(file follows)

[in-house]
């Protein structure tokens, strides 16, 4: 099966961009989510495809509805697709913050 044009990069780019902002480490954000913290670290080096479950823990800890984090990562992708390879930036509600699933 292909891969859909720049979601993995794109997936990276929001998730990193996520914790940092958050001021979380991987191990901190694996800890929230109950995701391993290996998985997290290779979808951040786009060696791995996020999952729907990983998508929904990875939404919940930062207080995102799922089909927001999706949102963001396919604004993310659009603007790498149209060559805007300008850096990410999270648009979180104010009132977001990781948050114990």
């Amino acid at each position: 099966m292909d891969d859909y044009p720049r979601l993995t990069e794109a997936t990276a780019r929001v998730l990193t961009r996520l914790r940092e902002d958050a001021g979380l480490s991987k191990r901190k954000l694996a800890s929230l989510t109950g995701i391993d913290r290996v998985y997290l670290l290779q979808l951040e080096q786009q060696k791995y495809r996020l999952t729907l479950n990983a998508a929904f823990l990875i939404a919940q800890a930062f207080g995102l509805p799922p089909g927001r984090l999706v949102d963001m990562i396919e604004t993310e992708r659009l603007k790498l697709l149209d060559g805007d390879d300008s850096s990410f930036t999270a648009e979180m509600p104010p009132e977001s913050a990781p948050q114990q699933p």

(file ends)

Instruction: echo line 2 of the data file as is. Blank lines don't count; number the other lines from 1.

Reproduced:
């Protein structure tokens, strides 16, 4: 099966961009989510495809509805697709913050 044009990069780019902002480490954000913290670290080096479950823990800890984090990562992708390879930036509600699933 292909891969859909720049979601993995794109997936990276929001998730990193996520914790940092958050001021979380991987191990901190694996800890929230109950995701391993290996998985997290290779979808951040786009060696791995996020999952729907990983998508929904990875939404919940930062207080995102799922089909927001999706949102963001396919604004993310659009603007790498149209060559805007300008850096990410999270648009979180104010009132977001990781948050114990």